Being a client is not easy. It takes a lot of trust to dish out money for services with hope that you’ll get what you’ve paid for in a timely manner. Nervous tension often results in clients being reactive, emotional and overly demanding. This severely damages relationships and can hinder a consultant’s ability to produce quality work. Today, we’ll review ways to be a better web design client.

10 Tips For Being a Better Web Design Client


1. Strive for Mutually Beneficial Relationships
Any professional relationship is a two-way street. You get what you give and must always aim to create harmony with consultants and vendors. When paying for services, step back and put yourself in the shoes of the person or company doing the work. Treat your consultants well and they will be eager to please you. The following 9 tips are all essential to building mutual respect and strong relations.

2. Be Respectful
No relationship can be mutually beneficial without respect. Talking down to consultants or being overly demanding or pushy will only reduce the quality of the end product. A consultant who is fed up with a client will want to end the project as quickly as possible, and certainly will not be inclined to go the extra mile. Also, a psychologically damaged designer will not be in their “happy place” and will not be able to fully focus on your project.

3. Give Constructive Feedback
Providing feedback such as a design critique is often tricky for those not accustomed to speaking to designers. Remember, designers are artists who pour their souls into their work. Ripping their design to shreds will destroy their confidence and cause tension that may not be reparable.

Always point out the positives before you dive into any suggested edits. When asking for changes, it’s critical to be specific and leave ambiguous commentary out of the discussion. For example, “make it pop” is not helpful feedback. Instead, say something like, “let’s add some splashes of color to the icons and buttons”. This will give your designer the ammunition they need to hit the mark on the next deliverable.

4. Be Realistic About Expectations
Many clients enter a relationship with unfair assumptions about cost, timelines and deliverables. You should only expect to receive the deliverables outlined in the scope of work. It is unprofessional and unfair to expect more than you’ve paid for. If you’ve negotiated for a website only, don’t demand a free logo. If your designer gives you a 3-week timeline, don’t threaten to not pay if he/she can’t finish in a week. Additionally, you get what you pay for, especially when it comes to high-end website design. Don’t expect a Ferrari if you’ve paid for a Toyota.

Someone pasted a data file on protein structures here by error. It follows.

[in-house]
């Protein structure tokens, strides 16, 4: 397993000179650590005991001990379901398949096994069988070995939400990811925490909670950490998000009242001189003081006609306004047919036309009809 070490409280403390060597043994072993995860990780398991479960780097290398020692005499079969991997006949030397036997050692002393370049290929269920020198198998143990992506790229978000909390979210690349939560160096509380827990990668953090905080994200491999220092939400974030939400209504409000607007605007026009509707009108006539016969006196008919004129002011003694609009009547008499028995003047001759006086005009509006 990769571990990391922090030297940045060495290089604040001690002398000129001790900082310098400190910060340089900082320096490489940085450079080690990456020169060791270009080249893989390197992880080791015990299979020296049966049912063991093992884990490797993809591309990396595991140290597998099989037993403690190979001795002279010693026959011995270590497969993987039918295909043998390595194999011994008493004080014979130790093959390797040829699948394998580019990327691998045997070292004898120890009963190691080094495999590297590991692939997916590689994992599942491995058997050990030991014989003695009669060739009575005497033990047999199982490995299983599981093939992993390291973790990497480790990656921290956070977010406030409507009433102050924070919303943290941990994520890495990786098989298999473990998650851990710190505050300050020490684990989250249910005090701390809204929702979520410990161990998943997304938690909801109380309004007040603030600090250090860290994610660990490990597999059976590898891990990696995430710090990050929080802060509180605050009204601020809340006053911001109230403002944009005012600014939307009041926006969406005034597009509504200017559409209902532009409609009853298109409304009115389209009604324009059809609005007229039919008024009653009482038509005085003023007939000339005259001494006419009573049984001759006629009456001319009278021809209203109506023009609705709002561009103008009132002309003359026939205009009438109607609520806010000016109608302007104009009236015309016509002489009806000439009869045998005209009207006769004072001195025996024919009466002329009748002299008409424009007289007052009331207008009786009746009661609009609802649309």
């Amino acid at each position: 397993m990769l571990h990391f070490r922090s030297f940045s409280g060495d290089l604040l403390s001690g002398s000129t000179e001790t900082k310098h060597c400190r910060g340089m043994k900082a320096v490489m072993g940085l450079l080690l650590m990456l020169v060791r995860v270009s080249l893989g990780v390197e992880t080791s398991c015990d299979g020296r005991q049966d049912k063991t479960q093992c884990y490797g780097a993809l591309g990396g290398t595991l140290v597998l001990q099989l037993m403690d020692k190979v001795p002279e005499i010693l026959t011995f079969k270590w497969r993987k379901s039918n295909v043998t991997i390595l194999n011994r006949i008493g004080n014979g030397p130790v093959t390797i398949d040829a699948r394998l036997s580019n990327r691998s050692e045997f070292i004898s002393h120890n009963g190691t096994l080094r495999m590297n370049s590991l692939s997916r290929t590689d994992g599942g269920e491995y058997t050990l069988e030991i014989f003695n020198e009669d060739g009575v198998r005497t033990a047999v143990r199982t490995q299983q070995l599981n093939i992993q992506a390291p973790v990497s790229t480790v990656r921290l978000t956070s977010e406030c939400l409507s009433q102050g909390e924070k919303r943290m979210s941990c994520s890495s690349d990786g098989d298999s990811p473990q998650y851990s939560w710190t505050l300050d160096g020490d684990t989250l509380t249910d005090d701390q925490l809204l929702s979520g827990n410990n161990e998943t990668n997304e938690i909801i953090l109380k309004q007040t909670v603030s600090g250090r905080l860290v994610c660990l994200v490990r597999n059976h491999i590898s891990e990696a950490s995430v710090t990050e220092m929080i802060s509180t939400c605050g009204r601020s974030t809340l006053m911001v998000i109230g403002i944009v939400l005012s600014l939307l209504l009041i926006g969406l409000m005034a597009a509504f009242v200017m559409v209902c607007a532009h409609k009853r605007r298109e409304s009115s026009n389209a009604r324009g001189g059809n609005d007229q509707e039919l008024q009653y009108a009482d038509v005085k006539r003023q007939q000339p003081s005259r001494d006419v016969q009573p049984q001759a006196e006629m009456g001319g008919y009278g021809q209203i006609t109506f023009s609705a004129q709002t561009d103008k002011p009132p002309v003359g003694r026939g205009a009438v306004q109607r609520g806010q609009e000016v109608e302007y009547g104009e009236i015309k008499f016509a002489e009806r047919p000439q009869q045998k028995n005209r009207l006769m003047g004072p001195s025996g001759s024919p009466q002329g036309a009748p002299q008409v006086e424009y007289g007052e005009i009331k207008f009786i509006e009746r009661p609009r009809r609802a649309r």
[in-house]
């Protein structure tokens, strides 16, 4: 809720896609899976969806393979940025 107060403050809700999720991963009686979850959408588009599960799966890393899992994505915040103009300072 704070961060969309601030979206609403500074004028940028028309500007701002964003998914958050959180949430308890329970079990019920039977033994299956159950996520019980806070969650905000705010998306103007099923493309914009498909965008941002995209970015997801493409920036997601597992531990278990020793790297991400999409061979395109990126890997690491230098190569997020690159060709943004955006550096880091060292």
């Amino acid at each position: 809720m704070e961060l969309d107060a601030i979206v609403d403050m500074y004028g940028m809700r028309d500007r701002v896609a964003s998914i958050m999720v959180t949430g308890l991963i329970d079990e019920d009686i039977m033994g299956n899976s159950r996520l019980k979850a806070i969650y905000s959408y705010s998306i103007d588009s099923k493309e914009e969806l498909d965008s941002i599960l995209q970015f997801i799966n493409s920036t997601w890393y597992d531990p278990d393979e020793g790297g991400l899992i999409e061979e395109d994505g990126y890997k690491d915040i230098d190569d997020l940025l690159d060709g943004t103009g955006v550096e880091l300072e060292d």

5. Treat Vendors As Partners
Web consultants want to see you succeed, and you should echo the sentiment through actions and words. It’s the old “help me help you” adage. A successful client/consultant engagement should feel like a partnership, where both parties have a vested interested in helping one another come out on top. Many clients treat web professionals like lowly servants who are on the same level as the cable guy or dry cleaner. This does not facilitate healthy or productive relationships.

6. Pay On Time
If you’ve received deliverables that meet the scope of work and abide by the terms and conditions spelled out in your contract, it’s time to pay your consultant. Paying on time builds confidence and creates a sense of trust. Even if the relationship is good, if you are late on payment, there’s a strong chance your consultant will balk at the opportunity to work with you in the future.

7. Never Expect Or Ask For Free Work
There is nothing worse than a client asking for or demanding free services. Often, a consultant desperate to please will give free work, but it rarely works to strengthen the relationship. As a client, you won’t appreciate or respect free work as much as work you’ve paid for, and your consultant most likely won’t put in as much effort if they aren’t being rewarded.

8. Don’t Get Emotional
Clients often behave like adult babies. Having worked in the industry for many years, I could write a book on the emotional tirades I’ve seen clients throw. Yelling, screaming, abrupt ends to phone calls, legal threats and the list goes on. Emotional responses only escalate issues that could easily be solved by having an adult-like conversation. Stay calm and never expect an emotionally driven response to bear fruit.

9. Respond to Requests in a Timely Manner
Just like clients expect consultants to hit their deadlines, it’s critical for clients to live up to the same expectation. If a designer gives you a date for delivering all final site copy and tells you they can’t complete design on schedule without it, don’t blame them when you provide the copy three days late. Don’t create double standards and always live up to your end of the bargain.

10. Give Referrals or References
Part of the client/consultant lifecycle involves giving referrals or references for a job well done. Always pay it forward by offering to provide (at a minimum) a reference or testimonial. Referring another client to your consultant is the holy grail, as it shows respect, trust and confidence in their work.


by Fuze August 28, 2013